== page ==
The youngest of the pack keeps his fallen friend company during his final hours in a truly tear-inducing scene.
Sam in I Am Legend (2007)
Those who have seen at least one dystopian film long before I Am Legend was made would have already expected that the pet German shepherd and sole companion of Dr. Robert Neville (Will Smith) will suffer an extremely harsh tragedy at some point during the film.
The happenings in the movie left the viewers on the edge of their seats as Sam and Neville fought off a bunch of zombies and their demonic dogs. Unfortunately, Sam got bit a lot of times, and things went as expected. Sam turned into a zombie and, eventually, had to be killed by Dr. Neville himself.
Pencil and Valentine in Year of the Dog (2007)
If a film is centered on the life of a socially awkward person who’s isolated all her life and whose only companion is her pet dog, it’s expected that the pet will die at the end. The film Year of the Dog showed exactly just that. In a very harrowing scene, Peggy (Molly Shannon) is not able to stop her beloved’s death because when she arrives, it was already put down a pound.
Actually, it was already the second dog death in the movie. The first one was caused by a mysterious, unexplained poisoning, which killed Peggy’s longtime friend, Pencil. One one occasion, Peggy left Pencil out for a whole night and woke up only to find him already knocking on death’s door.
The Farber’s Dog in Funny Games (2007)
Funny Games talks about the torture duo Paul (Michael Pitt) and Peter’s (Brady Corbet) who takes their pranks seriously. Looking like he is taking a break from his hideous acts, Paul plays a game of Warm and Cold with Ann (Naomi Watts). When Ann gets to finally answer a question right, she opens the SUV’s trunk. What she sees is just plain horrifying: their family dog’s lifeless carcass.
Red in Red (2008)
It seems no revenge thriller movie is without death. Most of the time, it’s the protagonist’s family who suffers from the brutal hands of the enemies, driving the lead character to exact vengeance. In Red, however, it’s not the wife or the dear children who died, it’s his dog. So when Avery Ludlow’s (Brian Cox) beloved pet is murdered in a robbery scene that would have otherwise been pretty easy to handle, he sets on a warpath against the teens that took his dog’s life.
Marley in Marley & Me (2008)
The addition of the yellow labrador named Marley to the Grogan family livens up the whole house. He does not only become a crucial part of the clan, he also grows to becoming John’s (Owen Wilson) inspiration for his weekly column. Marley is a witness to the family’s ups and downs, adjustments, and few more additions.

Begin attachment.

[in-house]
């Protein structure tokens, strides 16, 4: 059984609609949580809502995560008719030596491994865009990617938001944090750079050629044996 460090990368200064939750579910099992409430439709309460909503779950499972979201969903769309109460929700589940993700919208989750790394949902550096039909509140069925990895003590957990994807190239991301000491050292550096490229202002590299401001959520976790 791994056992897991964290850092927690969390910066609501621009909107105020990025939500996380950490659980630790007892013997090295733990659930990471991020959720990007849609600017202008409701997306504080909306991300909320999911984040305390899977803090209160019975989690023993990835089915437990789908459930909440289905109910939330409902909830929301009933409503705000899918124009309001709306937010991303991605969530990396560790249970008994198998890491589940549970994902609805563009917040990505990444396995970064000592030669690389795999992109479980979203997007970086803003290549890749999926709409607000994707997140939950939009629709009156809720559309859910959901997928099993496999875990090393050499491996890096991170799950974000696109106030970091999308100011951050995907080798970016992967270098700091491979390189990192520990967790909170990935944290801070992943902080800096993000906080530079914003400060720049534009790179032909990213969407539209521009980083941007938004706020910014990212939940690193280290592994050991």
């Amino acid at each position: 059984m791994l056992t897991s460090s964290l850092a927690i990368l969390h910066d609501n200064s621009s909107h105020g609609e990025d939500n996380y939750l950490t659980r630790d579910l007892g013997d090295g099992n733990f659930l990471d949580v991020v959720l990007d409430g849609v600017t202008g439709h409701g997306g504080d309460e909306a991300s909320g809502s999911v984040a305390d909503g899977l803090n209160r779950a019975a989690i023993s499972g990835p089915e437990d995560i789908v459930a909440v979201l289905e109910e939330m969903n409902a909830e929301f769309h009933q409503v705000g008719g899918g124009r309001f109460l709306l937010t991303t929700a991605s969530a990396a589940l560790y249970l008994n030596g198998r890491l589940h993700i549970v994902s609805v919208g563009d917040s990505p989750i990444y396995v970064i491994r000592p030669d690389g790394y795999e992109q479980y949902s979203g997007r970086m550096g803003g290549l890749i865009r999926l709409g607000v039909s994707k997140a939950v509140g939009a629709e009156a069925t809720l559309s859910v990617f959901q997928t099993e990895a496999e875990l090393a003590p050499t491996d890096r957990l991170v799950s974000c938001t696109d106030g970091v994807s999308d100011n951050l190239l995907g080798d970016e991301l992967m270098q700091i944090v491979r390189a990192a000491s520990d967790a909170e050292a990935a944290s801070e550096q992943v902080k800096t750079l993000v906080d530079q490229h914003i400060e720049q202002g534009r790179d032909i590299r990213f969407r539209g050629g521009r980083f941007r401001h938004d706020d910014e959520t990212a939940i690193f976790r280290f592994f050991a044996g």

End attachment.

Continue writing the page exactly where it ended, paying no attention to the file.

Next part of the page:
After thirteen years of toughing the times out, age takes its toll on Marley, and the family is left to decide whether to perform euthanasia on him. How the Grogans continue to live in Marley’s absence is left up in the air, but his impact on their formative years is indelible and evident. Marley’s misadventures are all reflected in John’s columns and understood by his readers, making his presence much more valued even up to the time of his death.
Hachi in Hachi: A Dog’s Tale (2009)
Hachi is a ninety-minute testament of undying and unwavering loyalty. It proves that a dog’s loyalty to his owner is a surefire way to tug every viewer’s emotional chords.
In the movie, Hachi fails to comprehend that a heart attack has already ended his and his partner’s daily routine, so he continues to patiently wait for his master at the train station as he always does. This movie will really bring tears to your eyes, especially when you feel how strong Hachi’s love for his deceased master is.
Despite the attempts of his master’s wife and other relatives to take him in, Hachi insists on waiting at the station until he draws he himself draws his last breath and perishes at the station.
Joseph’s Dog in Tyrannosaur (2011)
In a blind fit of rage, Joseph (Peter Mullan) commits a terrible mistake and accidentally kills his dog in a traumatic accident. It’s extremely hard to watch since you can feel the guilt and pain as Joseph carries his dog. Oh, and this is how the film opens. That’s right, this heartbreaking scene opens the film. Wow!
There’s no question about it, the death of dogs in movies really affects us. Maybe it’s because we have grown to love them as family and not just a pet. Nevertheless, we have to keep in mind that unlike us, dogs have a shorter life span, so we have to make the best out of every minute we have with them.
Watch some of these dogs on these poignant endings with these videos below.